… if you’re a locust, that is. When the droughts make times tough for the normally solitary little critters, they get packed close together, and a sort of insect mob law takes over in response to a flood of serotonin – swarm time! This change to a more risky social lifestyle demands more brain power from the individual locusts, and their brains expand to cope.
Immediate parallels thrown up by my own brain: Teilhard de Chardin’s noosphere; Clarke’s Childhood’s End. Putting on an uncritically optimistic technophiliac hat for a moment, might we imagine the increased global socialisation enabled by modern communications networks to provoke some similar expansion of human brain capacity?
We might… but bear in mind the locust’s brain-boost is necessary to cope with a life where fierce resource competition and cannibalism is the norm. Hey presto: a grimly allegorical sf dystopia that writes itself!
I’ve been invited to join a panel on robotics at the upcoming Orycon Science Fiction Convention, so I decided to write about them here, too. I also have a story coming out soon in Analog, called “The Robots’ Girl,” which started when I read an article complaining about robots being developed to help with childcare in Japan.
We were promised undersea cities and jet packs and household robots. The robots are here, and the next decade is pretty clearly a breakout time for them. Continue reading The Surprising Range of Robots
One of my favourite plausible science fictional tropes is that of tiny robotic insects. The latest step towards their instantiation has been taken by researchers in Sweden, Spain, Germany, Italy, and Switzerland as they put forward their conception of how swarms of mass-produced robotic fleas could be used for surveillance, cleaning, and medical applications:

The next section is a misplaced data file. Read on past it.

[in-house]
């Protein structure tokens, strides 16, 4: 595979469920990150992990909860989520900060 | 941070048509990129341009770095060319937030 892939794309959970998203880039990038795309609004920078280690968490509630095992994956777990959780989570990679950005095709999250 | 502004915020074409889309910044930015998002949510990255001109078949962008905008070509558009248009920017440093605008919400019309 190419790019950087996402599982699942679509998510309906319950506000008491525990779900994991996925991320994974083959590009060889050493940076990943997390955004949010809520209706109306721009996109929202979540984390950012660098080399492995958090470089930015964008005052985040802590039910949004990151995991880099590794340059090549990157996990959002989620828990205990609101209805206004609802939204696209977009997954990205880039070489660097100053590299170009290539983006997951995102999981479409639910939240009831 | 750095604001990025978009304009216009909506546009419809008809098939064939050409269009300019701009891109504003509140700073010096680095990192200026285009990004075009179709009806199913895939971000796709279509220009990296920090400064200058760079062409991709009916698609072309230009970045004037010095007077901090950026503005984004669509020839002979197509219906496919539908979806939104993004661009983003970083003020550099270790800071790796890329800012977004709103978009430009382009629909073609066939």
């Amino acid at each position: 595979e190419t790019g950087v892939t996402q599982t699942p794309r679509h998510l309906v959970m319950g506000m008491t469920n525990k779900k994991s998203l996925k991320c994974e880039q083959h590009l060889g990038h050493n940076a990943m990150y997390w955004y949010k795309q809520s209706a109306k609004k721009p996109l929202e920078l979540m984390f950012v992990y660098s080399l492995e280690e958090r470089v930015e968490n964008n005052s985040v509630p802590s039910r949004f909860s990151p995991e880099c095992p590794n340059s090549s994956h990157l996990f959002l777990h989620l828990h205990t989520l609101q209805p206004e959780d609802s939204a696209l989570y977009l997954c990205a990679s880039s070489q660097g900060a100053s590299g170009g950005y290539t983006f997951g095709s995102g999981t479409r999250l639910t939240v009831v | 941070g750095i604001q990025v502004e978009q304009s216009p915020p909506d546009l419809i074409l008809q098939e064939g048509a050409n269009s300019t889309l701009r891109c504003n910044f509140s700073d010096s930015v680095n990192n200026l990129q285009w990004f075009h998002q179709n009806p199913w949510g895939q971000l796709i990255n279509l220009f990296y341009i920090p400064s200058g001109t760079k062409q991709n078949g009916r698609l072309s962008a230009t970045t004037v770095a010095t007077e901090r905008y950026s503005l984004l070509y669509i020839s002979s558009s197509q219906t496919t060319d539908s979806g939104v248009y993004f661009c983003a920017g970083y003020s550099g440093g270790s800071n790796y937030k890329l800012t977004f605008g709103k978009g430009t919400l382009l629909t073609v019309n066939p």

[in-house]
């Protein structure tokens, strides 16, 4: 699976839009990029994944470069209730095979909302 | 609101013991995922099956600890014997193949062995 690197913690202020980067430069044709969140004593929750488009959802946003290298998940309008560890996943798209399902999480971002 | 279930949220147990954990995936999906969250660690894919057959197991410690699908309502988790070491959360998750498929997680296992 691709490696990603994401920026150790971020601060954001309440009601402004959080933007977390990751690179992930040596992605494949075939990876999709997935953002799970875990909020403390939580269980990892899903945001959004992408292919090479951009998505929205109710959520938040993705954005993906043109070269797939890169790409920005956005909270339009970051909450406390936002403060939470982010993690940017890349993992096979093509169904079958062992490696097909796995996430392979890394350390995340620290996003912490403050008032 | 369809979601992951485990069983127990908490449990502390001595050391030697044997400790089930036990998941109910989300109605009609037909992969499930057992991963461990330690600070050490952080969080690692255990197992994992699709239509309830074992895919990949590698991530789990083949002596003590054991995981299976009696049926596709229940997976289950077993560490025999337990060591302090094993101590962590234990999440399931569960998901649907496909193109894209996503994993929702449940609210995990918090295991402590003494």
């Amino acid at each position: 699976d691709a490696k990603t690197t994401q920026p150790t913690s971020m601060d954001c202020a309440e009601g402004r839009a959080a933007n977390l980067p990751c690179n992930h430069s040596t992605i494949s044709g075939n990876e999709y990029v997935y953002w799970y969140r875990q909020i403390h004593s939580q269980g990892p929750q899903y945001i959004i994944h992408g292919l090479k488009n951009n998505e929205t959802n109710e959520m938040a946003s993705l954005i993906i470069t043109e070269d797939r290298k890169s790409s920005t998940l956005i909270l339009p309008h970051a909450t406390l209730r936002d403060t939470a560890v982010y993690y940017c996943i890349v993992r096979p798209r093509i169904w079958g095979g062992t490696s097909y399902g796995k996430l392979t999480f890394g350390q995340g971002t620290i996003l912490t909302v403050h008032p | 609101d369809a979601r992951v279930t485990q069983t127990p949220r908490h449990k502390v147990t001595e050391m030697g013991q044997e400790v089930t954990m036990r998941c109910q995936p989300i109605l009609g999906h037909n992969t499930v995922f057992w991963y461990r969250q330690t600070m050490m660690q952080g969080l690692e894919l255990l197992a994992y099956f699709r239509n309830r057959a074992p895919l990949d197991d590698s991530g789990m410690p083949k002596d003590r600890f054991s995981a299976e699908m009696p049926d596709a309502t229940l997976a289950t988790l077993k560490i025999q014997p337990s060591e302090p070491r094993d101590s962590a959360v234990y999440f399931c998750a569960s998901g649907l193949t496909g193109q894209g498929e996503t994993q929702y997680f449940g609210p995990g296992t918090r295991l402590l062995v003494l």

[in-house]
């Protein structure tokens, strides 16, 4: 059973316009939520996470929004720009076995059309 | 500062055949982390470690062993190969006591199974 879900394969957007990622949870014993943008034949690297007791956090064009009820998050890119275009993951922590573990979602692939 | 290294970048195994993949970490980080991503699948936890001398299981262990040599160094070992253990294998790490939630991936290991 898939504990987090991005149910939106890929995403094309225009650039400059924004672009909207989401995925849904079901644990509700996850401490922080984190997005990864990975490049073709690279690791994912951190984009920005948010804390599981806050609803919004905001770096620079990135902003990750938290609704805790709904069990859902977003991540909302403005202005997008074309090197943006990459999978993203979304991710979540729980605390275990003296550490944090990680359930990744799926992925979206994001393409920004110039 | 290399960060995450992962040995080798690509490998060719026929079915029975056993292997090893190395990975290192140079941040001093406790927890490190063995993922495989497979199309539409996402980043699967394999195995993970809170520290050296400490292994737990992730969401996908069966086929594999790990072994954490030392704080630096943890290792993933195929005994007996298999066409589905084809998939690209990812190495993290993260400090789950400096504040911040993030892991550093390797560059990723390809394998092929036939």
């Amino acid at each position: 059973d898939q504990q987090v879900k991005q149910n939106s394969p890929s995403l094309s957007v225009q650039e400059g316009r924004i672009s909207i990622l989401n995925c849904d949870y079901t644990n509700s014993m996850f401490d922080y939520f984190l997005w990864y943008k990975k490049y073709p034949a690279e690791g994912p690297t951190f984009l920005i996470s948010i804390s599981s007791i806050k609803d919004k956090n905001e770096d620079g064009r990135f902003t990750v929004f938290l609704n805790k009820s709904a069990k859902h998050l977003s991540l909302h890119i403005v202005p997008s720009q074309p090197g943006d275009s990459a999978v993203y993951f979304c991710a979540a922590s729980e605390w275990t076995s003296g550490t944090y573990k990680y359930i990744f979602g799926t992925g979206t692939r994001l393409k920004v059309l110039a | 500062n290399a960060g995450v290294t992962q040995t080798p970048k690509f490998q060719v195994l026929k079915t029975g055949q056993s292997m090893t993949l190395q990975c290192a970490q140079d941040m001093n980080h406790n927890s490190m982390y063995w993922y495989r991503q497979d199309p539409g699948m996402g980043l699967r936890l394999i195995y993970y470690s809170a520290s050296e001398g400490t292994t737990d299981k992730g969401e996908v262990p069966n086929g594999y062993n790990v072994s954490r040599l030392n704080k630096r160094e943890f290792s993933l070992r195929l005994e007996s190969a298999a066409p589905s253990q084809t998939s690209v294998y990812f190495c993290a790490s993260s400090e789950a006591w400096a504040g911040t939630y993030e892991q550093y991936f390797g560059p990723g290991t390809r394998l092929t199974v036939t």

The technique involves integrating an entire robot – with communication, locomotion, energy storage, and electronics – in different modules on a single circuit board.
In the past, the single-chip robot concept has presented significant limitations in design and manufacturing. However, instead of using solder to mount electrical components on a printed circuit board as in the conventional method, the researchers use conductive adhesive to attach the components to a double-sided flexible printed circuit board using surface mount technology.
The circuit board is then folded to create a three-dimensional robot.
I can imagine that once this sort of technology matures it will herald a profound change for society. An Orwellian Panopticon where everyone and everything is traced and followed and tracked will become a practicable possibility. Privacy will become one of the most valuable commodities on the planet, with the richest and most powerful people cowering in enclaves sterilized against micro-invaders.
: In that I enjoy them as part of a story and am not entirely ambivalent to their actuality.
[from Physorg][image from Physorg]
No, it’s not the title of a new YA science fiction novel. James McLurkin is a researcher at the MIT Computer Science and Artificial Intelligence Lab, which has to be one of the most awesome jobs I can think of.
He’s interested in swarm robots (which we’ve mentioned here on Futurismic before, sometimes in a military context), and believes that the future of robotic development is modular, because it allows researchers to design and develop complex robots quickly and cheaply.
Chris Kiick of Hack-a-Day went to see a demonstration of McLurkin’s swarm robots, of which I am quite jealous. Apparently McLurkin has over a hundred of these things, though he only takes about a dozen out for shows to do tricks like “circle-the-wagons” and physical bubble-sorts. Even so, my inner geek suspects it’d still whip the hell out of a night at the comedy club.
You can find out more about McLurkin’s research at his own MIT website; there’s plenty of video of his swarm in action, also.